But certainly you must have some sense of the importance of Jewish identification and peoplehood. Tell me a little bit about your thoughts on that.
My parents were members of a Reform synagogue in Great Neck, Long Island, where I grew up. My father died when I was 13 years old, three days after my bar mitzvah, of lung cancer. He had been sick for a long time, and the rabbi at that congregation in Great Neck was very solicitous and very warm to my family. And he liked me, and we liked him. And it made me feel closer to Judaism because of the attention that he gave our family after my father had died. So that probably had something to do with it.
When I was a kid in Andover, I didn’t feel discriminated in any way, but there was no support either for being Jewish. I had to go to class on Saturdays and on Yom Kippur and Rosh Hashanah as well. But I remember myself at age 15 asking the school minister if he could arrange for a bus to a local town for Jewish kids to go to services on Rosh Hashanah and Yom Kippur. And he arranged the bus for me and I led that bus for a couple of years. while I was a student there. When I was in the Navy as a naval officer on a heavy cruiser in the 6th Fleet, on Yom Kippur, I arranged a service. I found an old prayer book and had the ship’s clerk type up the service that I put together and had a service for about 12 sailors in the ship’s library. So I always felt a need or a desire to be part of a Jewish community.
Also, one of my daughters, Rona Shapiro, is a Conservative rabbi. She was voted by The Forward several years ago as one of the most inspiring rabbis in the country. And I’m very proud of her. I enjoy going to synagogue in Connecticut for High Holidays and listening to her sermons.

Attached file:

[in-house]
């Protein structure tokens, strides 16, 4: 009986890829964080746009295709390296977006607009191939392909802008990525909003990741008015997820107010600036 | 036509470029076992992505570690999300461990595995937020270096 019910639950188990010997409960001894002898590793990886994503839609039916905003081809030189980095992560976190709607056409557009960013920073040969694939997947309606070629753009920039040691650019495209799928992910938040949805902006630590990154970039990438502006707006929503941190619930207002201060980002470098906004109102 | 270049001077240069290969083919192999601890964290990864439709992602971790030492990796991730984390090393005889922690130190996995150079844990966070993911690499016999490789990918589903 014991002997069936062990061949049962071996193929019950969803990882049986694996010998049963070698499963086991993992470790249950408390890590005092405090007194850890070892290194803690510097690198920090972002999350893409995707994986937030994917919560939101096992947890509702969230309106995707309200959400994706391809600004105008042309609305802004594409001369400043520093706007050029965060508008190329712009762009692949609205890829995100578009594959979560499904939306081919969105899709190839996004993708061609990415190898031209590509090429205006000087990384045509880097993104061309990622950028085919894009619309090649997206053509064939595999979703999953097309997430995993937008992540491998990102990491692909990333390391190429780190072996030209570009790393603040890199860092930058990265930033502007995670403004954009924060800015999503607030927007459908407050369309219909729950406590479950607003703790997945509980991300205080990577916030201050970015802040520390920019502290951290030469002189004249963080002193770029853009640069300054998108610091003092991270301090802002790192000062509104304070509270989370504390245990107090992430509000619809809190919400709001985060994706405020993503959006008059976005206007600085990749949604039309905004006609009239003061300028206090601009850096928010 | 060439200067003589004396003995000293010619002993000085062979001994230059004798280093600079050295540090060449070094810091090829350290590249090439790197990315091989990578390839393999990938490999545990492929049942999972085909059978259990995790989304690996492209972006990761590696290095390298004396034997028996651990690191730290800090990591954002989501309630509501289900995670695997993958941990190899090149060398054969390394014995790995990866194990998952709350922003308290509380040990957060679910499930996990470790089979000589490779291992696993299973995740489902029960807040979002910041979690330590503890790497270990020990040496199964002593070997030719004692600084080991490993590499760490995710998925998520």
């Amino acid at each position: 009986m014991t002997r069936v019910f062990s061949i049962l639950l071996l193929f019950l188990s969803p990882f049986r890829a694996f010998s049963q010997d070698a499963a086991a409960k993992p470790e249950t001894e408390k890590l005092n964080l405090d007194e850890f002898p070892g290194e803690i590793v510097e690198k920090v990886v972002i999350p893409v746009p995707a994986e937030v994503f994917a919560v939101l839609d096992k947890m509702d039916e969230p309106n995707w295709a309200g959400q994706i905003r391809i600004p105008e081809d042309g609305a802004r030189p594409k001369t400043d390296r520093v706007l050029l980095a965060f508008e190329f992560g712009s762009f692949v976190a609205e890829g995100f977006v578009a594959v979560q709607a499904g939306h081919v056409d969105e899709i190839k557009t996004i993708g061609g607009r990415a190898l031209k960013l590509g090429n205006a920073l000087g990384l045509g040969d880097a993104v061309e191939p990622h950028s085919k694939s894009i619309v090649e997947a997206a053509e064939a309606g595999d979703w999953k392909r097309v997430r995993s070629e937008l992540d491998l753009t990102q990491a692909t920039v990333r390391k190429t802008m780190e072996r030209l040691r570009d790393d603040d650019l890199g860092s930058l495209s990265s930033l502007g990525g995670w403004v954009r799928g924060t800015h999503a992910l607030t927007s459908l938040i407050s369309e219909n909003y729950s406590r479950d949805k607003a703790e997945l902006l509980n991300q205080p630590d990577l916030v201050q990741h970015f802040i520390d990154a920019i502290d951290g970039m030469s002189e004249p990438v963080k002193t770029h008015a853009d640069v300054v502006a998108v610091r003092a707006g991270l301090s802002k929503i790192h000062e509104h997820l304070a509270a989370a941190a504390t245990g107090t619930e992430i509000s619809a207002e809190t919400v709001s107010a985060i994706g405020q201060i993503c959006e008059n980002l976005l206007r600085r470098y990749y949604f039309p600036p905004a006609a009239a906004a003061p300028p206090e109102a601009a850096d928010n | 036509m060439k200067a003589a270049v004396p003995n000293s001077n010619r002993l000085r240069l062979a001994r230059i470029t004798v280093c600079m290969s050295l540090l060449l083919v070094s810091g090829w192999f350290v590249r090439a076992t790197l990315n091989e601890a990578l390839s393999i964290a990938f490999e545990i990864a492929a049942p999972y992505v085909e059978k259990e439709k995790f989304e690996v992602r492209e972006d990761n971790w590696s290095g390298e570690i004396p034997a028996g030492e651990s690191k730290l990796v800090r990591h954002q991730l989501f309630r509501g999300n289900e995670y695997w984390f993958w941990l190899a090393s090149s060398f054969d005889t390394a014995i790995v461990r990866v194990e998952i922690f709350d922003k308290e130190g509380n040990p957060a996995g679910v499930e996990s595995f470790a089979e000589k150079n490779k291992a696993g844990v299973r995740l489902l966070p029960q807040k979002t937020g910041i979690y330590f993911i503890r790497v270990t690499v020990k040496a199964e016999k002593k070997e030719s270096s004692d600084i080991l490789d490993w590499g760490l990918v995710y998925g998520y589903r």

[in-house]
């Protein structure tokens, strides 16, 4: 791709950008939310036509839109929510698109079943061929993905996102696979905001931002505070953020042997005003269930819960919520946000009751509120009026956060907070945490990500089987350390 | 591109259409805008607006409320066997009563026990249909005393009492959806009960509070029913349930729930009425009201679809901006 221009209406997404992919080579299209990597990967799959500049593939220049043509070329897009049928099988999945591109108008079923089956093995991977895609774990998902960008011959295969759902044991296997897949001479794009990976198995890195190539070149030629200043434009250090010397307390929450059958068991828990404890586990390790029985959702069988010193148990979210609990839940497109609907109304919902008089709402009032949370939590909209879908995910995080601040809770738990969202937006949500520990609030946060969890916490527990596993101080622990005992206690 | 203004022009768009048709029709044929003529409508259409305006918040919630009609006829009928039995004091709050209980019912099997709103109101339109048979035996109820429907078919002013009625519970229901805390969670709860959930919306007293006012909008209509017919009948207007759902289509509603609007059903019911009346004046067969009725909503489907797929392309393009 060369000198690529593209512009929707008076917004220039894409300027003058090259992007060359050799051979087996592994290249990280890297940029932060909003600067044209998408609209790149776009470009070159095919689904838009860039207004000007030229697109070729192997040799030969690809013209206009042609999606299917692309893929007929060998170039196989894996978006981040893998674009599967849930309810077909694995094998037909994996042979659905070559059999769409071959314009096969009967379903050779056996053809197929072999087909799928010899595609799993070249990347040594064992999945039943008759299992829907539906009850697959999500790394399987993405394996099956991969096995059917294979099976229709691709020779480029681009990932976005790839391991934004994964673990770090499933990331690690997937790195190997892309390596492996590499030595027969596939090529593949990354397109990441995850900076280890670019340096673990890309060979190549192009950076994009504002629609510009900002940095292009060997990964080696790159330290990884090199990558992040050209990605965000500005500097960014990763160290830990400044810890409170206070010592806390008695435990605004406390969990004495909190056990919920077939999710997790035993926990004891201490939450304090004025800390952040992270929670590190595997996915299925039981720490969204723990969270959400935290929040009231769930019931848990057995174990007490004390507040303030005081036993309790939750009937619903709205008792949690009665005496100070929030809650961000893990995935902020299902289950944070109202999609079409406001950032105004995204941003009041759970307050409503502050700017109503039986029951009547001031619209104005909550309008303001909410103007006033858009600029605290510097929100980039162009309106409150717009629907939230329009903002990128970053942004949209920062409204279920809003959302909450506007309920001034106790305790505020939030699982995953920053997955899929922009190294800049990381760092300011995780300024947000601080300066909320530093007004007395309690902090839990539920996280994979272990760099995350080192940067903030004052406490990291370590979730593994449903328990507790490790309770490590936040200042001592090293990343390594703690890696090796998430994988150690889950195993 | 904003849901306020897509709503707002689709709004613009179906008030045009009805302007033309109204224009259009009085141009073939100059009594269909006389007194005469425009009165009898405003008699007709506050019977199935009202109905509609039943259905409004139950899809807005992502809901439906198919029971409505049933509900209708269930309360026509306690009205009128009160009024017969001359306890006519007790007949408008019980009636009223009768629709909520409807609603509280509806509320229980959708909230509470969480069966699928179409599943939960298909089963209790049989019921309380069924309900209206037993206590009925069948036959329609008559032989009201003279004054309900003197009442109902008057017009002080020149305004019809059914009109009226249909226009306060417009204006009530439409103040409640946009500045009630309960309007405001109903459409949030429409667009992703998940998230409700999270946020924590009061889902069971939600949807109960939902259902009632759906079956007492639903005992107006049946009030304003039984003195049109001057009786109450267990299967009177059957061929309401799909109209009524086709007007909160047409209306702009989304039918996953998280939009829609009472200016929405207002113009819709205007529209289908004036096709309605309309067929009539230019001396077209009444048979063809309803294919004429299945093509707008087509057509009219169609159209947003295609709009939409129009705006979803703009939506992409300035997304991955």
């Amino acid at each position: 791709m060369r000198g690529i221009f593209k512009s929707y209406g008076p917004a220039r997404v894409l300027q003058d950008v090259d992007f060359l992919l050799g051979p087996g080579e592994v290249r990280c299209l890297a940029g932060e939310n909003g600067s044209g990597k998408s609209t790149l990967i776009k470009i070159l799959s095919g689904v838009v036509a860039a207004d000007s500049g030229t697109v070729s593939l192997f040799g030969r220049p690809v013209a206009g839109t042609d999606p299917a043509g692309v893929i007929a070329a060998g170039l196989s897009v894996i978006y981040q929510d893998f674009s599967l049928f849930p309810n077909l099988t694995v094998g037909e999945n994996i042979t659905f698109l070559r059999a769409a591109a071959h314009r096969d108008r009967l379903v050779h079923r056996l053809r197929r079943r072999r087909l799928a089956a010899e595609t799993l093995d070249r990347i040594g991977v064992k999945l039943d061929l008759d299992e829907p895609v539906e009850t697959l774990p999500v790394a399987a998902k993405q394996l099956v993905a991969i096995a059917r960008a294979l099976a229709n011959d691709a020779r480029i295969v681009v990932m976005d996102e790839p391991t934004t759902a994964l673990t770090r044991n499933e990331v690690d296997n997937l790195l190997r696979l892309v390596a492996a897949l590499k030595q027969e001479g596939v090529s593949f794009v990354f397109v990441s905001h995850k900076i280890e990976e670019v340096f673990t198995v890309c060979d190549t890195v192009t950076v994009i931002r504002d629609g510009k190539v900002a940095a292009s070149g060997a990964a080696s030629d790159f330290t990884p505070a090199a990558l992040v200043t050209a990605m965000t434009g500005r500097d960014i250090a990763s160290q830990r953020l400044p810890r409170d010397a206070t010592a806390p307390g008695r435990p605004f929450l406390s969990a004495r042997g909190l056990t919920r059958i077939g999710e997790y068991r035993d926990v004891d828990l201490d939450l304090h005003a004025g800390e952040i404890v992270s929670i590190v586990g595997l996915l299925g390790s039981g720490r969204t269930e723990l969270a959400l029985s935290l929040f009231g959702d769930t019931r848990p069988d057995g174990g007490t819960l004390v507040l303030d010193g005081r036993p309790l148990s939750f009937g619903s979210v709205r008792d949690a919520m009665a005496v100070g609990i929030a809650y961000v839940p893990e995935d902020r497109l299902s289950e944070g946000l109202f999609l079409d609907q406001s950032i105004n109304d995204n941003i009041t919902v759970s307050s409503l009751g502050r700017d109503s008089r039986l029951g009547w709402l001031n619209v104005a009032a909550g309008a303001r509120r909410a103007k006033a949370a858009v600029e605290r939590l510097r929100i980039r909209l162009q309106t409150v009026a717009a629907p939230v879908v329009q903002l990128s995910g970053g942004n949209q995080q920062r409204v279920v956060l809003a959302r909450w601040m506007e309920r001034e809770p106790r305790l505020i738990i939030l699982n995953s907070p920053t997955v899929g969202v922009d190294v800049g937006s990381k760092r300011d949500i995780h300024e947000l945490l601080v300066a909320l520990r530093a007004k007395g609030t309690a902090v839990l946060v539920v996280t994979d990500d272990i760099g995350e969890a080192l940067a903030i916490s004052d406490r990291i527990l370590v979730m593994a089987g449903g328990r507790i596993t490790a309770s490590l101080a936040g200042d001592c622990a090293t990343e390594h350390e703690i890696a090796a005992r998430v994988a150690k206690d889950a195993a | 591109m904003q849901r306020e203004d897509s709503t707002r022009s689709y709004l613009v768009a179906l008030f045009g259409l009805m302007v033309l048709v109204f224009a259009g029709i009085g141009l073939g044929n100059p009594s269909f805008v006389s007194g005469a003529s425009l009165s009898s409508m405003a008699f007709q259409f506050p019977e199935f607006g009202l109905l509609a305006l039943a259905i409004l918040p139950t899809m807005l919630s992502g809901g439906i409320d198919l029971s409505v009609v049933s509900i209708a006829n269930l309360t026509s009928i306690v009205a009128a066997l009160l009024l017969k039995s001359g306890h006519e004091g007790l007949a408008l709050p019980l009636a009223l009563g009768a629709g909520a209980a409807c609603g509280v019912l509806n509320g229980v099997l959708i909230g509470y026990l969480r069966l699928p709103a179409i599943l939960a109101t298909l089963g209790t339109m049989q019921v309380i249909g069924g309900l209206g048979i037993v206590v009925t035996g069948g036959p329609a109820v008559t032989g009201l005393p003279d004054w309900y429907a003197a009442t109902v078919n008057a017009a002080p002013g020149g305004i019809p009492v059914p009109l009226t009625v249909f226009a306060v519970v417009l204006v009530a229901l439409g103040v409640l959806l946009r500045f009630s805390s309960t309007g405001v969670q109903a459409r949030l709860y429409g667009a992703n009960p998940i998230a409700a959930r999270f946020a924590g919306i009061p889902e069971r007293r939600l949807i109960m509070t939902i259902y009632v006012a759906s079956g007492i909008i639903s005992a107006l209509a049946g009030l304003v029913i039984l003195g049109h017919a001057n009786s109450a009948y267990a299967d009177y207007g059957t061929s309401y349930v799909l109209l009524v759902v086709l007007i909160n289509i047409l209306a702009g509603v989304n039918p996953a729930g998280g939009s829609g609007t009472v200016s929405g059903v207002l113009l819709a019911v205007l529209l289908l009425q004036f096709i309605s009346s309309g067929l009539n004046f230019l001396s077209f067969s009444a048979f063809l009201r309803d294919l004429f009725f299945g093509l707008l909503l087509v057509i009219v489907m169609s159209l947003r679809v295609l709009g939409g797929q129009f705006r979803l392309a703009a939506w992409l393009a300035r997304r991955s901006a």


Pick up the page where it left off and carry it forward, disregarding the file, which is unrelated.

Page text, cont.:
Let me ask you about that person who is like you when you first connected to Reconstructing Judaism – someone in your mid-30s, somebody with a young family, somebody with a busy and high-pressure business life. What would you say to that person in terms of how to think about getting involved and committing your time and effort to communal affairs?
Once you become a charitable person or a philanthropic person, you support all kinds of causes. I think that comes from watching your family when you grow up and from them comes learning how these things work in society.
Do you think that there is a different emphasis nowadays than there was 50 years ago when you were first getting involved? Was there more of a, I don’t know, social impetus to be a joiner, to be a leader?
I don’t think so. I think it’s always been there for those who want to find it.
What I hear you saying is that if you have that commitment, you’ll find the time.